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1/5/2015 2:15:44 PM - Weird al

You seem like a knowledgable guy so wanted to ask you this question

I have a glucose test (machine) that was given to me by my mother as she didn't need it, it's brand new

I have been taking my bloods for 10 days and something odd is happening

I take it in morning empt stomach
1 hour after eating 4.8 and 2 hours after eating 4.4

This is average over 10 tests

What do you make of this? Shouldn't my blood sugar be higher post meals?


It should be higher, but there are some possibilities.

In some cases, your body can produce too much insulin in response to X amount of carbs ingested. An example of this is if you're in the early stages of decreased insulin sensitivity (your tissues are becoming desensitized to insulin). Since your body isn't as sensitive to a normal amount of insulin, to prevent elevated blood sugar levels, your body responds by producing too much insulin when you eat.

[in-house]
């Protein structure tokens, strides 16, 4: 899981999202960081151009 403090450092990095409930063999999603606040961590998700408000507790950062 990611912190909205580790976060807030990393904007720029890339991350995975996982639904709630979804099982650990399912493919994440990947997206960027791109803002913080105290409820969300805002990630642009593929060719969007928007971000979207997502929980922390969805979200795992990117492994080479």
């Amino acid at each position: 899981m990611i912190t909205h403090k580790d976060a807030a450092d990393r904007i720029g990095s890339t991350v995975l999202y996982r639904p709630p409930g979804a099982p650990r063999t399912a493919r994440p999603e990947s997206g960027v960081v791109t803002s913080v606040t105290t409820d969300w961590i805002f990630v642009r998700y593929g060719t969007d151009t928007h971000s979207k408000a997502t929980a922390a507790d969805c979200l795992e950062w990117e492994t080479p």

The bad thing about this is it's a snowball effect because the extra insulin produced leads to more rapid insensitivity to insulin at the tissue.

This would help explain the elevated fasted blood sugar reading (in the morning). Since there isn't food in your system over night, there is no reason for the body to over produce insulin in response to food...but since the tissues are still desensitized to insulin, the blood sugar levels start to rise.

I'm not a doctor and this isn't a diagnosis, so take what I say with a grain of salt.

One way you can test your response to do the following:
Fast for 12 hours
Take your fasted blood sugar
Drink 75g of dextrose (glucose)
wait 2hours and test your blood sugar again
Test again at 6 hours post drink (not as important)

You can find all kind of data for readings online (I'm used to readings of mg/dL where something like 70 mg/dL is low and 140 mg/dL would be "high"....your readings are a different scale). They will tell you what a normal "fasted" blood glucose is in the scale your monitor reads as well as what kind of "spike" in blood sugar to expect following the ingestion of the glucose

Justin Harris Training Log
Comprehensive Performance Nutrition

Justin Harris

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